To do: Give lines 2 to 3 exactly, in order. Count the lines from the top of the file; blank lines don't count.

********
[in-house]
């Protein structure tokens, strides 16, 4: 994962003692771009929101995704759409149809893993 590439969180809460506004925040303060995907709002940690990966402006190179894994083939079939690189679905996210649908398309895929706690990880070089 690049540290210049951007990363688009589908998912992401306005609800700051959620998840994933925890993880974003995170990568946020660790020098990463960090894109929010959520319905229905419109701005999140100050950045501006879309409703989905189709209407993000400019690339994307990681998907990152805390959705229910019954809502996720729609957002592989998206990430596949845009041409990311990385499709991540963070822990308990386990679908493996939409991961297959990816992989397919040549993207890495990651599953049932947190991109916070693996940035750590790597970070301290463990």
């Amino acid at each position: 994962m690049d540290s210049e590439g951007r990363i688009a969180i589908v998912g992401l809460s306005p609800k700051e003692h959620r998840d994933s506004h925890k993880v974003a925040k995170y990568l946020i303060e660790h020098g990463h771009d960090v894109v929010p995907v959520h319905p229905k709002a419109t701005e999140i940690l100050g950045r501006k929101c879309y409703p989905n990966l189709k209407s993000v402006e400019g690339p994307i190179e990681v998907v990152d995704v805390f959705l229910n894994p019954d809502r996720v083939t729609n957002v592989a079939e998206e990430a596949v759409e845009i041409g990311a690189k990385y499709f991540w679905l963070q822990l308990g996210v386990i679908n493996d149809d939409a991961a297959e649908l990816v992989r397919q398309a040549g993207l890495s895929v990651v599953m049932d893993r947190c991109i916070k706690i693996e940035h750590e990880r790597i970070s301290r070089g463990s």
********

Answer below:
């Protein structure tokens, strides 16, 4: 994962003692771009929101995704759409149809893993 590439969180809460506004925040303060995907709002940690990966402006190179894994083939079939690189679905996210649908398309895929706690990880070089 690049540290210049951007990363688009589908998912992401306005609800700051959620998840994933925890993880974003995170990568946020660790020098990463960090894109929010959520319905229905419109701005999140100050950045501006879309409703989905189709209407993000400019690339994307990681998907990152805390959705229910019954809502996720729609957002592989998206990430596949845009041409990311990385499709991540963070822990308990386990679908493996939409991961297959990816992989397919040549993207890495990651599953049932947190991109916070693996940035750590790597970070301290463990």
């Amino acid at each position: 994962m690049d540290s210049e590439g951007r990363i688009a969180i589908v998912g992401l809460s306005p609800k700051e003692h959620r998840d994933s506004h925890k993880v974003a925040k995170y990568l946020i303060e660790h020098g990463h771009d960090v894109v929010p995907v959520h319905p229905k709002a419109t701005e999140i940690l100050g950045r501006k929101c879309y409703p989905n990966l189709k209407s993000v402006e400019g690339p994307i190179e990681v998907v990152d995704v805390f959705l229910n894994p019954d809502r996720v083939t729609n957002v592989a079939e998206e990430a596949v759409e845009i041409g990311a690189k990385y499709f991540w679905l963070q822990l308990g996210v386990i679908n493996d149809d939409a991961a297959e649908l990816v992989r397919q398309a040549g993207l890495s895929v990651v599953m049932d893993r947190c991109i916070k706690i693996e940035h750590e990880r790597i970070s301290r070089g463990s």